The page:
Highly classified US spy satellite appears to be a total loss after SpaceX launch

  • Dow Jones reported Monday evening that lawmakers had been briefed about the apparent destruction of the secretive payload — code-named Zuma
  • The payload was suspected to have failed to separate perfectly from the upper part of the SpaceX Falcon 9 rocket
  • The missing satellite may have been worth billions of dollars

A highly classified U.S. government satellite appears to have been totally lost after being taken into space by a recent launch from Elon Musk's SpaceX, according to a new report.

Dow Jones reported Monday evening that lawmakers had been briefed about the apparent destruction of the secretive payload — code-named Zuma — citing industry and government officials

The payload was suspected to have burned up in the atmosphere after failing to separate perfectly from the upper part of the SpaceX Falcon 9 rocket, the report said.

According to Dow Jones, the absence of official word on the incident means that there could have been another chain of events.

The missing satellite may have been worth billions of dollars, industry officials estimated to the wire service.

Northrop Grumman, which built the satellite, told Dow Jones through a spokesman: "We cannot comment on classified missions."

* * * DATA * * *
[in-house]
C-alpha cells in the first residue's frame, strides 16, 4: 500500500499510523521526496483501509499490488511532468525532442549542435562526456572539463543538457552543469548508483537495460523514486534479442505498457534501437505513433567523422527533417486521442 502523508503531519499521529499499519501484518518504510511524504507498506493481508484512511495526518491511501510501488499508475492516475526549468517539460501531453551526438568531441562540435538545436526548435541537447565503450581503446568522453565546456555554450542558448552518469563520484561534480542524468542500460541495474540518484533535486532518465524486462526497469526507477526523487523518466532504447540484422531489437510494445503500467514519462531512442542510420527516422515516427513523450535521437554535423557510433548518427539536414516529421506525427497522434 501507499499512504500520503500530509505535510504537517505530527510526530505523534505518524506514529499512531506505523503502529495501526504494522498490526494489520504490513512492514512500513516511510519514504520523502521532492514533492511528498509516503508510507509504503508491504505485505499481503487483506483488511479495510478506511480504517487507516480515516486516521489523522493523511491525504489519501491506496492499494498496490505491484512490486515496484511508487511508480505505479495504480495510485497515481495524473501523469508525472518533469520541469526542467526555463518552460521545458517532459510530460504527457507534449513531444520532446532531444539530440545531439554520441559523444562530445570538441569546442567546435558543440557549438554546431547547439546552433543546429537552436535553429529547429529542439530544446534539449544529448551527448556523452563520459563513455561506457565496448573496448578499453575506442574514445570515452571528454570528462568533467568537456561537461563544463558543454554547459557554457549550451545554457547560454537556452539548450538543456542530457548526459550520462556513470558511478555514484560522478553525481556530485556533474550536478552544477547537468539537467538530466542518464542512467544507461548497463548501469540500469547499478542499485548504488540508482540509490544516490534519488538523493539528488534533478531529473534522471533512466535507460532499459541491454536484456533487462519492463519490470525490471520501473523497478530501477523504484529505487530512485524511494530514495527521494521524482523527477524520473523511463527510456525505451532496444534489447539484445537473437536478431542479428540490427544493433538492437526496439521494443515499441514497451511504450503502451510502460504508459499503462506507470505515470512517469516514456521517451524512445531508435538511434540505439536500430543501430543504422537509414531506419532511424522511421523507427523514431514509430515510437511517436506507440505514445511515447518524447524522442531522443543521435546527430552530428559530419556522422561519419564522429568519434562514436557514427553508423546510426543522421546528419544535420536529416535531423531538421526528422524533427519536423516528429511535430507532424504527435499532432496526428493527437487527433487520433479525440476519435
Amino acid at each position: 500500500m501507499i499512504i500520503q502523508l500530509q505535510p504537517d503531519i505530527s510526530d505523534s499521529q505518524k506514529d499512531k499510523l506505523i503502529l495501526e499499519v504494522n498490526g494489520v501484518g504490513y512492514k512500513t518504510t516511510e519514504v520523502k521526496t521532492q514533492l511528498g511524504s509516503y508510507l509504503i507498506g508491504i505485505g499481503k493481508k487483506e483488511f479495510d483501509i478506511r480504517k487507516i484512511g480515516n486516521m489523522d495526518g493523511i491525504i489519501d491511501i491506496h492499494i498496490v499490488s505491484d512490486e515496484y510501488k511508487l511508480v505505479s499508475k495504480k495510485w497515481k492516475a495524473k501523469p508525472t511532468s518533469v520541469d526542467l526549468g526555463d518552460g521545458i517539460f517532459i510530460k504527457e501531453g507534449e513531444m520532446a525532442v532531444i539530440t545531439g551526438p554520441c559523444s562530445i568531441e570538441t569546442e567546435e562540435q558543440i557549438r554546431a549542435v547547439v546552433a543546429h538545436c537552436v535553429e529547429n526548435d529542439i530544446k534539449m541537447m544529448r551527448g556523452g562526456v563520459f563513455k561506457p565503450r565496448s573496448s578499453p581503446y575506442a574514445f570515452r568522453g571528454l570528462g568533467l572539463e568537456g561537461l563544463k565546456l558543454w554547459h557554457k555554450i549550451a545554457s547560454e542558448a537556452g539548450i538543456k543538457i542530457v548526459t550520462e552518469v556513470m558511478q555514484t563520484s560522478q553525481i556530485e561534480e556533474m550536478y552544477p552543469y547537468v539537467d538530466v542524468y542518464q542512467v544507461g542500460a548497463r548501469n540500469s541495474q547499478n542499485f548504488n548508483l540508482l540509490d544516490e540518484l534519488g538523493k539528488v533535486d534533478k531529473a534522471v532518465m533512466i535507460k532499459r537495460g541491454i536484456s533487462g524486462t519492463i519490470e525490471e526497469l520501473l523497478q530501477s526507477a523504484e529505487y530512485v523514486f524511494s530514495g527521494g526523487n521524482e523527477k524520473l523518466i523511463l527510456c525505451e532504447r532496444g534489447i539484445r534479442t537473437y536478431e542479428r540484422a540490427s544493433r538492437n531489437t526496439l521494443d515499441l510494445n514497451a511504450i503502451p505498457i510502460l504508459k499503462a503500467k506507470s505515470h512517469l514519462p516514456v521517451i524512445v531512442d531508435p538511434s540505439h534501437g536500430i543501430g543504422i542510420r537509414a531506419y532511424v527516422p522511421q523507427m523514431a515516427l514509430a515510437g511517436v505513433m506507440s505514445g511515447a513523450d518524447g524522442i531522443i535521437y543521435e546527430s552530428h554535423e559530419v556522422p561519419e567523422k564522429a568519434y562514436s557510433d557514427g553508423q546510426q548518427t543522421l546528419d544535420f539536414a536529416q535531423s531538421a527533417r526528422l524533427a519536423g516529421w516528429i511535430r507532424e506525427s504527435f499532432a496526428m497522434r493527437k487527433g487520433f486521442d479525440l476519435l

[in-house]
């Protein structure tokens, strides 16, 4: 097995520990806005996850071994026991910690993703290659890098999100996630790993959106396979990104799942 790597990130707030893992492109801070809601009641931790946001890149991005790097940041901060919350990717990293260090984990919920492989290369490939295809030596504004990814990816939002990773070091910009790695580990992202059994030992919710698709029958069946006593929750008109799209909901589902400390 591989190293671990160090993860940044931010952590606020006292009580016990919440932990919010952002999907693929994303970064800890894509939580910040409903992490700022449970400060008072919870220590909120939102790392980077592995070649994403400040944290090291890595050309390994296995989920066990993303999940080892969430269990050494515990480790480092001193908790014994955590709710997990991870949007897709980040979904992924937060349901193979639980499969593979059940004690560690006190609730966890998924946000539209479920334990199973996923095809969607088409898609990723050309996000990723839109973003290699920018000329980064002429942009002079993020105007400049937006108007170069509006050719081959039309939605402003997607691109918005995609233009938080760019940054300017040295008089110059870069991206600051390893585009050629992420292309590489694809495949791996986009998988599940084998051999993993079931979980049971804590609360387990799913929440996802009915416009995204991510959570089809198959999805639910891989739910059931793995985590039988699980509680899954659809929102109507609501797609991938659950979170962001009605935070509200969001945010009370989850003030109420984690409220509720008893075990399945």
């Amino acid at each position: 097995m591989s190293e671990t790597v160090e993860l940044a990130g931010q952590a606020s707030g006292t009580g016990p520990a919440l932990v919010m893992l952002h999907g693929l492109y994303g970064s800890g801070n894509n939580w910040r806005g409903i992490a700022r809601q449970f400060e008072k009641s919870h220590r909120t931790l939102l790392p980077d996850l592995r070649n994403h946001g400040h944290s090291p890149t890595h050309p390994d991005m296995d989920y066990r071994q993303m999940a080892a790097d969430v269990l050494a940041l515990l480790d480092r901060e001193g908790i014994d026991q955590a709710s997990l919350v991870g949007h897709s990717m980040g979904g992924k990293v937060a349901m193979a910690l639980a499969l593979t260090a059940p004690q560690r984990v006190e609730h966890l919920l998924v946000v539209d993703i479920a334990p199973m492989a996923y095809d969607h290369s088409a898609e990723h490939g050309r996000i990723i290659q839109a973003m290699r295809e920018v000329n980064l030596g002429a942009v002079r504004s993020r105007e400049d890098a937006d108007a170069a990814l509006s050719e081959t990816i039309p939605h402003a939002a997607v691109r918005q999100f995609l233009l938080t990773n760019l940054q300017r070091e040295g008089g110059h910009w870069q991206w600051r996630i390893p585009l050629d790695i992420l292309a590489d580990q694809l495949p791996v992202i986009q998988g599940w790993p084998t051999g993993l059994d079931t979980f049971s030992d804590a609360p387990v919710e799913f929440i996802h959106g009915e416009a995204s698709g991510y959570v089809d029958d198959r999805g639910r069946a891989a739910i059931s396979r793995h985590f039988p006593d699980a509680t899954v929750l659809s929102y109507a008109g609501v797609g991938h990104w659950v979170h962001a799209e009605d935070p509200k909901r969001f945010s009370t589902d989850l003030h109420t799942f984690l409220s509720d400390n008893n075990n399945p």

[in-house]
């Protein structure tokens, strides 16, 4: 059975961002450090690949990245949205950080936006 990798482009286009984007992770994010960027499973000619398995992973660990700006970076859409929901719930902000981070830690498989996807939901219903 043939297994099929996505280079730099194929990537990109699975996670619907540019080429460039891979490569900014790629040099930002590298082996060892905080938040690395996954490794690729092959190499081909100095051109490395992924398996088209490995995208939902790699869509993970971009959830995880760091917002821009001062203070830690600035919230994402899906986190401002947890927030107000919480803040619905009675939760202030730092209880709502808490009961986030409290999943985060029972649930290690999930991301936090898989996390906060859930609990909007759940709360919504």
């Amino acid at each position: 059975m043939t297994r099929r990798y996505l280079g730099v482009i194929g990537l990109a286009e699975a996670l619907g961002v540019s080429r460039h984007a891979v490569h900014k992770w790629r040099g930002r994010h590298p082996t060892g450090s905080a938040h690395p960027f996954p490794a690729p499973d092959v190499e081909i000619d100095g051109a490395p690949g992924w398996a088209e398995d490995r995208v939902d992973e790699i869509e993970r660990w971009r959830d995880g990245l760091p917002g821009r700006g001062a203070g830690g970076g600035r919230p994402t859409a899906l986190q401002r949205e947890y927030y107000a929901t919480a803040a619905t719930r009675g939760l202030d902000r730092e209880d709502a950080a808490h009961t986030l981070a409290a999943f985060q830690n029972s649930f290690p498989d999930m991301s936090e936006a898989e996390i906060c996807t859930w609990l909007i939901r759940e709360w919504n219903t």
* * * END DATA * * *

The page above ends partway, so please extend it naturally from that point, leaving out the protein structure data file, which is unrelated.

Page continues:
"For clarity: after review of all data to date, Falcon 9 did everything correctly on Sunday night," Gwynne Shotwell, President and COO of SpaceX, in a statement sent to CNBC. "If we or others find otherwise based on further review, we will report it immediately. Information published that is contrary to this statement is categorically false. Due to the classified nature of the payload, no further comment is possible."

"Since the data reviewed so far indicates that no design, operational or other changes are needed, we do not anticipate any impact on the upcoming launch schedule. Falcon Heavy has been rolled out to launchpad LC-39A for a static fire later this week, to be followed shortly thereafter by its maiden flight. We are also preparing for an F9 launch for SES and the Luxembourg Government from SLC-40 in three weeks."

The Zuma spacecraft was attached to one of SpaceX's Falcon 9 rockets and launched from the Cape Canaveral Air Force Station in Florida. The Falcon 9 successfully landed back to base.

Landing and reusing rockets is the main aim of SpaceX scientists, who argue that it reduces the cost of launches and allows it to perform more missions.

SpaceX did not reveal the purpose of Zuma because it is classified, but the mission marked Elon Musk's company's first in 2018.

—CNBC's Arjun Kharpal contributed to this report.

For more on the apparently lost satellite, see the full report from Dow Jones.

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